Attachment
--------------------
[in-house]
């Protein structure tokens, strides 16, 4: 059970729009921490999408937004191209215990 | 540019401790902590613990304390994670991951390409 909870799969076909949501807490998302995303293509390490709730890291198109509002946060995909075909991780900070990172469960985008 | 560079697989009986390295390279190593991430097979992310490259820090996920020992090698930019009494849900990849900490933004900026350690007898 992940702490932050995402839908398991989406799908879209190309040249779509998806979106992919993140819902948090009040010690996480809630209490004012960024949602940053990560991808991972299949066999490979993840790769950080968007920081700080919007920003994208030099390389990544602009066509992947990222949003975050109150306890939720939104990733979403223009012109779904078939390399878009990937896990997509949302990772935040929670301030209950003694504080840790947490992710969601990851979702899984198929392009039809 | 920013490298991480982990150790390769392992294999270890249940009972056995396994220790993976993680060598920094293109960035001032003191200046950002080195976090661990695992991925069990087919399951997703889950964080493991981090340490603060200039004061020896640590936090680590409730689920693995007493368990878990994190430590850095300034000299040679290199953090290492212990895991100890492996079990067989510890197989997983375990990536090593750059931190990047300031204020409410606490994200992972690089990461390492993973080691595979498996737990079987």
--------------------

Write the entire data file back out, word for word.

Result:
[in-house]
């Protein structure tokens, strides 16, 4: 059970729009921490999408937004191209215990 | 540019401790902590613990304390994670991951390409 909870799969076909949501807490998302995303293509390490709730890291198109509002946060995909075909991780900070990172469960985008 | 560079697989009986390295390279190593991430097979992310490259820090996920020992090698930019009494849900990849900490933004900026350690007898 992940702490932050995402839908398991989406799908879209190309040249779509998806979106992919993140819902948090009040010690996480809630209490004012960024949602940053990560991808991972299949066999490979993840790769950080968007920081700080919007920003994208030099390389990544602009066509992947990222949003975050109150306890939720939104990733979403223009012109779904078939390399878009990937896990997509949302990772935040929670301030209950003694504080840790947490992710969601990851979702899984198929392009039809 | 920013490298991480982990150790390769392992294999270890249940009972056995396994220790993976993680060598920094293109960035001032003191200046950002080195976090661990695992991925069990087919399951997703889950964080493991981090340490603060200039004061020896640590936090680590409730689920693995007493368990878990994190430590850095300034000299040679290199953090290492212990895991100890492996079990067989510890197989997983375990990536090593750059931190990047300031204020409410606490994200992972690089990461390492993973080691595979498996737990079987």